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This seems like a really simple problem, but I cannot figure out what my problem is. I have a method addTask which adds some info to our database as seen in this code:

public static boolean addTask(String name, String question, int accuracy, int type){
    StringBuilder sql = new StringBuilder();
      sql.append("INSERT INTO tasks (name, question, type, accuracy) ");
      sql.append("VALUES(?, ?, ?, ?)");
      try {
        Connection c = DbAdaptor.connect();
        PreparedStatement preparedStatement = c.prepareStatement(sql.toString());
        preparedStatement.setString(1, name);
        preparedStatement.setString(2, question);
        preparedStatement.setInt(3, type);
        preparedStatement.setInt(4, accuracy);
        preparedStatement.execute();
        preparedStatement.close();
        c.close();
            return true;
      }       
      catch (SQLException e) {
          e.printStackTrace();
          return false;
      }
}

my problem is that preparedStatement.execute() always returns false, indicating the information hasnt been added to the database. I can run psql and this confirms that nothing has been written to the db. The connection definitely connects to the correct database (i put in some other printlns etc. to check this). I am trying to insert into a newly initialised table that looks like this:

CREATE TABLE tasks
(
  id SERIAL PRIMARY KEY,
  submitter INTEGER REFERENCES accounts (id),
  name VARCHAR(100) NOT NULL,
  question VARCHAR(100) NOT NULL,
  accuracy INTEGER NOT NULL,
  type INTEGER REFERENCES types (id),
  ex_time TIMESTAMP,
  date_created TIMESTAMP
); 

code for DbAdaptor.connect():

public static Connection connect(){
    try {
        Class.forName("org.postgresql.Driver");
    } catch (ClassNotFoundException e1) {
        // TODO Auto-generated catch block
        e1.printStackTrace();
    }
    Properties properties = new Properties();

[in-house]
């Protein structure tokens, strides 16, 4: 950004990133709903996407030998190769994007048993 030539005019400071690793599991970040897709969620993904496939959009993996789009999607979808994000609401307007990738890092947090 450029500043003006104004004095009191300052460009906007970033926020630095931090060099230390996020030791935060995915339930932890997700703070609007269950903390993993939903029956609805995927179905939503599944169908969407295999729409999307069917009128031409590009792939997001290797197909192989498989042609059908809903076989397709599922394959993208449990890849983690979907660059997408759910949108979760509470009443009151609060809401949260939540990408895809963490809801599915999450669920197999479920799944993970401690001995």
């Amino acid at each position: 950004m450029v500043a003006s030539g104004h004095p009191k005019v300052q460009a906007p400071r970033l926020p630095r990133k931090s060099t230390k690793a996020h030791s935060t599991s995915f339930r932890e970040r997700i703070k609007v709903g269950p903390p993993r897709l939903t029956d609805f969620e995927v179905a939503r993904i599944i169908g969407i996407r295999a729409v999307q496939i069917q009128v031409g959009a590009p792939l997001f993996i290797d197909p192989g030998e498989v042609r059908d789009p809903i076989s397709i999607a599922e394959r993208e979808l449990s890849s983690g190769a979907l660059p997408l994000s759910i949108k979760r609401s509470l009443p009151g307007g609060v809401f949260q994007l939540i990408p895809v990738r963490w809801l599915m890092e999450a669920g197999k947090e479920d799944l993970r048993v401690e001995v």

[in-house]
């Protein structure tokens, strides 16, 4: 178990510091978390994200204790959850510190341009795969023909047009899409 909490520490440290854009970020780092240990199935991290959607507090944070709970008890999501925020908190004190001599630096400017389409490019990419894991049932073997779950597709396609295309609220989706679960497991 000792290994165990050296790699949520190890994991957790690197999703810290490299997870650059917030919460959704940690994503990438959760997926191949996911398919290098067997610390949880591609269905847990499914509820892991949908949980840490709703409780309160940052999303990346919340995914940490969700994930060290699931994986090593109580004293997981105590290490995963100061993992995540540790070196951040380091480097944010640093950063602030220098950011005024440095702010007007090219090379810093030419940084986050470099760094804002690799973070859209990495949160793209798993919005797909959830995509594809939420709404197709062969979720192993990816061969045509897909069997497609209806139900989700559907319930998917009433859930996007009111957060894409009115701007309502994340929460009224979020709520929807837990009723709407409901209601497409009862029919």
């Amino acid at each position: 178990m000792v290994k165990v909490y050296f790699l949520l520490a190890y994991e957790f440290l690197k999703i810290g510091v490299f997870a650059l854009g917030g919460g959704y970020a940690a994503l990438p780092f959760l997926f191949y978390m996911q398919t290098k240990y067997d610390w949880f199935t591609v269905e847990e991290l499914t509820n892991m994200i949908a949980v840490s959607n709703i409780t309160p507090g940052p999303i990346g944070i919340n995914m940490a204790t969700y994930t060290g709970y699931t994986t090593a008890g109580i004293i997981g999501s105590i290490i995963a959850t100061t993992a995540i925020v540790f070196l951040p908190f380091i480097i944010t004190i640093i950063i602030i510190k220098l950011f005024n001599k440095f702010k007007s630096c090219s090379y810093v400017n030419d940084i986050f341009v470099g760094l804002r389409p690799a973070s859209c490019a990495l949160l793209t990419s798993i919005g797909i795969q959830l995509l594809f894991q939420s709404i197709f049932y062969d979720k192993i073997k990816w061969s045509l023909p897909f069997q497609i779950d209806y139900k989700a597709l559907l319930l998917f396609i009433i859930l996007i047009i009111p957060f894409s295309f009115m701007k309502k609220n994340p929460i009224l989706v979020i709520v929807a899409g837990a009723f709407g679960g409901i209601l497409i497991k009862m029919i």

properties.setProperty("user", USER);
      properties.setProperty("password", PASSWORD);
    try {
        return DriverManager.getConnection(URL, properties);
    } catch (SQLException e) {
        e.printStackTrace();
    }
    return null;
}

where USER and PASSWORD are static fields in the class

share|improve this question
    
A side note: You are not closing the opened resources (statement and connection). –  Arun P Johny Dec 24 '12 at 3:21
    
Can you share the DbAdaptor.connect() method? Since you are saying nothing is written into the database, check whether the code is running under a transaction? Check the setAutoCommit() value of the connection object docs.oracle.com/javase/6/docs/api/java/sql/… –  Arun P Johny Dec 24 '12 at 3:26
    
@ArunPJohny I've put up the DbAdaptor.connect() code, AutoCommit should be enabled, I haven't done anything to change it. I've updated the above code to include closing of resources too, thanks for pointing that out –  ElFik Dec 24 '12 at 3:43
    
In your postgres database, whether you have multiple schemas? –  Arun P Johny Dec 24 '12 at 3:46
    
Another note: Why the exceptions are killed within the connect() method? You are suppose to propagate the exception to the caller, so that the caller will know that there was an error while creating the connection. Your addTask() method is a good candidate for NullPointerException if an exception occurs while creating the connection. –  Arun P Johny Dec 24 '12 at 3:49

1 Answer 1

up vote 4 down vote accepted

You misunderstood the return value of PreparedStatement#execute().

Please carefully read the javadoc:

Returns:

true if the first result is a ResultSet object; false if the first result is an update count or there is no result.

It thus returns — as fully expected — false on an INSERT query. It returns only true on a SELECT query (for which you'd however usually like to use executeQuery() instead which returns directly a ResultSet).

If you're interested in the affected rows, rather use PreparedStatement#executeUpdate() instead. It returns an int as per the javadoc:

Returns:

either (1) the row count for SQL Data Manipulation Language (DML) statements or (2) 0 for SQL statements that return nothing

A return value of 1 or greater would then indicate a successful insert.


Unrelated to the concrete problem: your code is leaking DB resources. Please carefully read How often should Statement and ResultSet objects be closed in JDBC?

share|improve this answer
    
thanks for the advice about closing, I've modified my code to close the resources once I've finished. The return value was an error I've just inserted which I've now changed back to just return true; all this can be seenin my updated code. I still have the problem of not actually updating the db though. –  ElFik Dec 24 '12 at 3:41
    
As to the closing, that should happen in finally. Right now they still risk to leak away when an exception is thrown during executing the SQL query. As to the actual insert, well that can be caused by the connection not being committed (the close implicitly does that) or just by looking in the wrong DB or table or an outdated view. –  BalusC Dec 24 '12 at 3:48
    
What's weird is that it doesn't seem to be wrong db/table or anything like that, if add in Statement stat = c.createStatement(); s.execute("SELECT id, name FROM tasks"); the result set of s contains the dummy values I initialise tasks with (definitely no naming conflicts within the table either) –  ElFik Dec 24 '12 at 4:08

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